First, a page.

Uman never seemed an attractive spiritual destination to me.
Having been born in the former Soviet Union and having visited Ukraine often as a child, I still remembered the ugly, dilapidated towns and the old, potholed roads that looked unattended since the times of the Baal Shem Tov. With its land soaked in my ancestors’ blood, its Jewish communities dead, and its anti-Semitism alive and kicking, Ukraine seemed to be a total spiritual wasteland.
So, over the years I was quite bewildered by the tens and hundreds of thousands of Israelis visiting that country in droves. What were these people with no Chassidic background, and sometimes even very tenuous connection to Torah observance looking for in that backwards place?
“Is it for the lack of graves in Egypt that you took us out to die in the wilderness?” the Jewish people told Moshe. “Is it for the lack of holy places in The Land of Israel that we need to go pray in Ukraine?” my family liked to quip.
Who knew that 15 years of ideology could turn on a dime in a matter of seconds and a place I once looked down upon could become a magnet pulling me again and again.
It was one of those days that starts badly and gets progressively worse with each subsequent encounter. By midday, I found myself in tears (not a common occurrence). Instead of letting the day turn into a complete trainwreck, I decided to cancel the rest of my agenda and do something productive. Like going to pray at the Kotel.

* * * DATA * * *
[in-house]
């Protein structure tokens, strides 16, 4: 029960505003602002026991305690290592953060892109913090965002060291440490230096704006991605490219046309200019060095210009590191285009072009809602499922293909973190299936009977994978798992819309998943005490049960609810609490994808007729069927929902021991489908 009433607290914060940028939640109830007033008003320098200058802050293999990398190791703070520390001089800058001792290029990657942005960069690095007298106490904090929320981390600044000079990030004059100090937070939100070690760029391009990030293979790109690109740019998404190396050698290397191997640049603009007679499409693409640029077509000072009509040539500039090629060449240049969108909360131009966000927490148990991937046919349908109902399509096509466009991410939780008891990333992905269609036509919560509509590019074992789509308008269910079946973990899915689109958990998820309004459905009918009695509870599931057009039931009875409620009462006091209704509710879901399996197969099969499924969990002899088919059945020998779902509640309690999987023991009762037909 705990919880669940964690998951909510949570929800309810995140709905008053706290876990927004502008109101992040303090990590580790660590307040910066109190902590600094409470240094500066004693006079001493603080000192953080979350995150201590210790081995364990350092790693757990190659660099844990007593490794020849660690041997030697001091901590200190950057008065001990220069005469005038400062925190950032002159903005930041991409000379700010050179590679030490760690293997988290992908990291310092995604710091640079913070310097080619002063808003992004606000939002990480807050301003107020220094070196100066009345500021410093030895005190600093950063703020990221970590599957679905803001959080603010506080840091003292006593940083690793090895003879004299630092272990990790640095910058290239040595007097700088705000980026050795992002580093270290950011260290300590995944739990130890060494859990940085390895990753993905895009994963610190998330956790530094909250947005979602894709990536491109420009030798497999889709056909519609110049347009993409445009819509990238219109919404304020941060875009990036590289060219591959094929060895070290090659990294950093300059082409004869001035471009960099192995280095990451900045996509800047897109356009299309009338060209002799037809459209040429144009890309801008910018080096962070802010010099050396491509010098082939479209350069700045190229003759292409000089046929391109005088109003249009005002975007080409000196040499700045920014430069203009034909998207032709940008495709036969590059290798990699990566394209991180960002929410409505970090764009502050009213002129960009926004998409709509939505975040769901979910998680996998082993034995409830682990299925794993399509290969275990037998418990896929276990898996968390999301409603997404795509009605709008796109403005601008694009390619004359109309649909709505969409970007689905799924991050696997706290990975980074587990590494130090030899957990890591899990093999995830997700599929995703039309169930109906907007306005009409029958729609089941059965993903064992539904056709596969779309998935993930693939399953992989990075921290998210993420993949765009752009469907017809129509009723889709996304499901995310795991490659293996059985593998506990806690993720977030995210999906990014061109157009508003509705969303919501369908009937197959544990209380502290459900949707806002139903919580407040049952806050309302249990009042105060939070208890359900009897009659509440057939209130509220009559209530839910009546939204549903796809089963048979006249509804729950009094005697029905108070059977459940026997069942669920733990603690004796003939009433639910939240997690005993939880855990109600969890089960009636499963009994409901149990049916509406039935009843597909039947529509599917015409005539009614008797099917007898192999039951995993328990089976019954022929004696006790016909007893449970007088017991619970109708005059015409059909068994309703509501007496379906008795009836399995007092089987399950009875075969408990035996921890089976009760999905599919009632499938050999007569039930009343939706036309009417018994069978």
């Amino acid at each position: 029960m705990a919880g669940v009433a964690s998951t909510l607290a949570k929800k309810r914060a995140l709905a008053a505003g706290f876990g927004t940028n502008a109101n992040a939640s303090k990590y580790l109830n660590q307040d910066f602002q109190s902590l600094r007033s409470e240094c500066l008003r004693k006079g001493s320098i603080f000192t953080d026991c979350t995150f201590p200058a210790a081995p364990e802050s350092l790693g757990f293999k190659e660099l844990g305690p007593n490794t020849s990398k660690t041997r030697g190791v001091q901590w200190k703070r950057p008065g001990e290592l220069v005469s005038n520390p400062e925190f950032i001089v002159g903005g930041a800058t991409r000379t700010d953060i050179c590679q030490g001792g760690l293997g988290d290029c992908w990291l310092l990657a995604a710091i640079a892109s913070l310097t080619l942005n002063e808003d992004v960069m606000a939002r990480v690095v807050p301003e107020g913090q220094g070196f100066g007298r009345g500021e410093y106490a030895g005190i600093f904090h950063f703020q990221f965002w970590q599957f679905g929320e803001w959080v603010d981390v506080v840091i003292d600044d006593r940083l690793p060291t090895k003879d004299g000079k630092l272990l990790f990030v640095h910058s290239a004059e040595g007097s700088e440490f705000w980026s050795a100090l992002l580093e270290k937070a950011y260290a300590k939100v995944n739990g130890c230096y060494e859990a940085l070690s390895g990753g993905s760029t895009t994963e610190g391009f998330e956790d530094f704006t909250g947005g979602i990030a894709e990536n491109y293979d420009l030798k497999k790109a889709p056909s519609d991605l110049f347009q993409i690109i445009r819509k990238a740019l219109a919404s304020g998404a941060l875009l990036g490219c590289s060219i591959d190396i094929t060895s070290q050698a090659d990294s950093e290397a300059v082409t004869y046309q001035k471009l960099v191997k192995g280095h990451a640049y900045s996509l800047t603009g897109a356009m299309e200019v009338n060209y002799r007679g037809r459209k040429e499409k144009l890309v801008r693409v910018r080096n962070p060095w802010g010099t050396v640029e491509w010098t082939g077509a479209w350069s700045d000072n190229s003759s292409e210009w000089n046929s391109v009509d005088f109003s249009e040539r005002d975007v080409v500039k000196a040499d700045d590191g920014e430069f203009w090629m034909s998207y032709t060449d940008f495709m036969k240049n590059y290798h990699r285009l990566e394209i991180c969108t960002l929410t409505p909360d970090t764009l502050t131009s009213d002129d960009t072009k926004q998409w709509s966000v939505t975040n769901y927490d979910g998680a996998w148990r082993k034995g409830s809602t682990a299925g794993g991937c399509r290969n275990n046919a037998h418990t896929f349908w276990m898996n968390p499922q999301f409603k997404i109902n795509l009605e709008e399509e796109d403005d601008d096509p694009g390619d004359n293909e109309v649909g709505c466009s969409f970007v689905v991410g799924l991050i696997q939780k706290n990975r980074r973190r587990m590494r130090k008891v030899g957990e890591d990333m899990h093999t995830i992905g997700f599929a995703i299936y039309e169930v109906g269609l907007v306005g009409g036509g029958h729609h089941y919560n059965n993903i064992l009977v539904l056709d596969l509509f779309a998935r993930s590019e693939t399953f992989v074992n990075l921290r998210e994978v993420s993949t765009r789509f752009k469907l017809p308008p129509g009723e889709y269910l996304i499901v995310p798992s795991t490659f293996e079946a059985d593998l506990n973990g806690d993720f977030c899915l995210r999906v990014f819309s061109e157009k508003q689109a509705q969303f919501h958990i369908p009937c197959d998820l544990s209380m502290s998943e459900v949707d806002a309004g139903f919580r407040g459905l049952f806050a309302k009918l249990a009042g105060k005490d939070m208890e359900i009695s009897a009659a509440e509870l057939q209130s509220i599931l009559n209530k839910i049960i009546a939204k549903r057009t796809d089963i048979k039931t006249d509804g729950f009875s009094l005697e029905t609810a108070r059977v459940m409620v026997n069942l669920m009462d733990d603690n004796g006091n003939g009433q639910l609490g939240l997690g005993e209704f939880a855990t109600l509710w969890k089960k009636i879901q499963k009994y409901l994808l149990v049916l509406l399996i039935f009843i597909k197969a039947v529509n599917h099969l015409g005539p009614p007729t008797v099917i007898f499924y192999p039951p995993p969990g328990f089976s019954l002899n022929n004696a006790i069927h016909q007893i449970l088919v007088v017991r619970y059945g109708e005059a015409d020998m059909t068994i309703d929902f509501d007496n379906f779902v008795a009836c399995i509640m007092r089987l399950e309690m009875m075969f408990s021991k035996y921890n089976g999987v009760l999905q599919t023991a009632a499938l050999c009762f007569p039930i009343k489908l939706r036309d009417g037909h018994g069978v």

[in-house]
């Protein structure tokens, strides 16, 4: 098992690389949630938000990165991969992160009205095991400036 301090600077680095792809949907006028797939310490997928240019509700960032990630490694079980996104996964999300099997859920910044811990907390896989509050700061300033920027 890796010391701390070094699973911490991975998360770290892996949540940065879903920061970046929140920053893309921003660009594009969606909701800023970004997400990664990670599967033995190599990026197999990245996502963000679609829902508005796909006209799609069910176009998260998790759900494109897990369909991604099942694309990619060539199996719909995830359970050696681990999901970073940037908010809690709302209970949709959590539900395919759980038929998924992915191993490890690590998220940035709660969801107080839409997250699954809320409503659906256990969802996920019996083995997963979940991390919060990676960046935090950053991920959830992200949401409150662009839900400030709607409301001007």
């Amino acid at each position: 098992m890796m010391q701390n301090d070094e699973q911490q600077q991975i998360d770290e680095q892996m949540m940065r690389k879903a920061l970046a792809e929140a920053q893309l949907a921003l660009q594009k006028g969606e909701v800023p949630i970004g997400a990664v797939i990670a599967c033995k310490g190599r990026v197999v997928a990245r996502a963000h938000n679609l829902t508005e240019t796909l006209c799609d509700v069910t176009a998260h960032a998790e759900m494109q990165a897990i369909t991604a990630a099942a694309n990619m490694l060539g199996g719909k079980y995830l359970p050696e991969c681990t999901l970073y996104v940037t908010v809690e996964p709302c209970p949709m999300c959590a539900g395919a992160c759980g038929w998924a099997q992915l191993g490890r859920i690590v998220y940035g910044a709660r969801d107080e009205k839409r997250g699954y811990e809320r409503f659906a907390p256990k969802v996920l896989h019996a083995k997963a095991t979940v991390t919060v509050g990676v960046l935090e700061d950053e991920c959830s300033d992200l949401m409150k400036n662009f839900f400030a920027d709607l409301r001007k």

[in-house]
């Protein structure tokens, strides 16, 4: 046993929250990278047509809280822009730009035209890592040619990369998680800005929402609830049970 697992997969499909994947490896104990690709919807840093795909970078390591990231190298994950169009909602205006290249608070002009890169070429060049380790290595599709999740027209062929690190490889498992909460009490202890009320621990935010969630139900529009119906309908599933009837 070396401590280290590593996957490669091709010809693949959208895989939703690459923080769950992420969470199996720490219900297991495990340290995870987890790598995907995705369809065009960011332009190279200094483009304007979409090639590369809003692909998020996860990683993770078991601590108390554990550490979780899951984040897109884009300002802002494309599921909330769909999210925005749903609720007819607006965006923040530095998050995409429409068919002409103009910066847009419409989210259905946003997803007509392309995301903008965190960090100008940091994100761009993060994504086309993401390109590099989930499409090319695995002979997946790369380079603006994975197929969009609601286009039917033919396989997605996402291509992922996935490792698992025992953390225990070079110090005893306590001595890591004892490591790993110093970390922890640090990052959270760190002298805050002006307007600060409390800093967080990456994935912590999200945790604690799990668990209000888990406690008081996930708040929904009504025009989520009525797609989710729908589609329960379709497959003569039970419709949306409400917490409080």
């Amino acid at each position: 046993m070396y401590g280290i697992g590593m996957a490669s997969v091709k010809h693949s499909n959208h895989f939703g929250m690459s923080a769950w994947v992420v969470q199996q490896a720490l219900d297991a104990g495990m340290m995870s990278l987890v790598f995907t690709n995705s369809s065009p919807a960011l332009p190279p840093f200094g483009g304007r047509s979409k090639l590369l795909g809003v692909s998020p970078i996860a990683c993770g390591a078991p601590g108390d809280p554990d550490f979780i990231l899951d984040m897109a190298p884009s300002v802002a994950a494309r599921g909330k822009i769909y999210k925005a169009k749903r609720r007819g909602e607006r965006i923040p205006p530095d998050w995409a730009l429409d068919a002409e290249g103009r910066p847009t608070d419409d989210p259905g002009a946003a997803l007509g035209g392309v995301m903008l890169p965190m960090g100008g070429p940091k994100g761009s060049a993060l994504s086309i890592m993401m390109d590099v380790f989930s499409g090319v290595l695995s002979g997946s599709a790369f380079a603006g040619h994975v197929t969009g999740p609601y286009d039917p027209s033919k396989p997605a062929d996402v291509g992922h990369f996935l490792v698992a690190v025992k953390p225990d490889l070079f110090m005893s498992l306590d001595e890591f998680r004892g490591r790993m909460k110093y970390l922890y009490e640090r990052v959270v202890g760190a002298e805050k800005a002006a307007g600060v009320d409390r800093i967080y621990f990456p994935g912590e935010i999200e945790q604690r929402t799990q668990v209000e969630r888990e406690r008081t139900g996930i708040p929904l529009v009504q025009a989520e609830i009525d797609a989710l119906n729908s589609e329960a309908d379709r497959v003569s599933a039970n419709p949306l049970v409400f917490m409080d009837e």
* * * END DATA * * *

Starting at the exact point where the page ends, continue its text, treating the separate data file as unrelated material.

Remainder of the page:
Once sitting inside the Kotel tunnels shul, reading the entire book of Tehillim for the first time in my life looked like a good idea. I never tried that before. It was too daunting of a commitment. But by then, I must have been upset enough to be daring.
I started the first few chapters tearfully. Somewhere halfway through the book, I stopped to cry some more. Then, once the tears dried, it hit me.
“Uman. I am going to Uman,” the lightbulb in my head turned on. “Hey, where did that come from?” I thought to myself. It didn’t matter. The idea came with absolute certainty that this was what I needed to do. There were no questions, no objections, and no internal debate. Just clarity and knowledge, of the kind you get when you see something with your own eyes.
Thinking about it for a few minutes filled me with calm. I thanked Hashem for giving me a moment of clarity, finished the Tehilim and headed home to tell my family. The kids were surprised and the teens spit back all the lines they had absorbed in recent years. But my husband took one look at my face of certainty and became surprisingly supportive. That was the end of the discussion.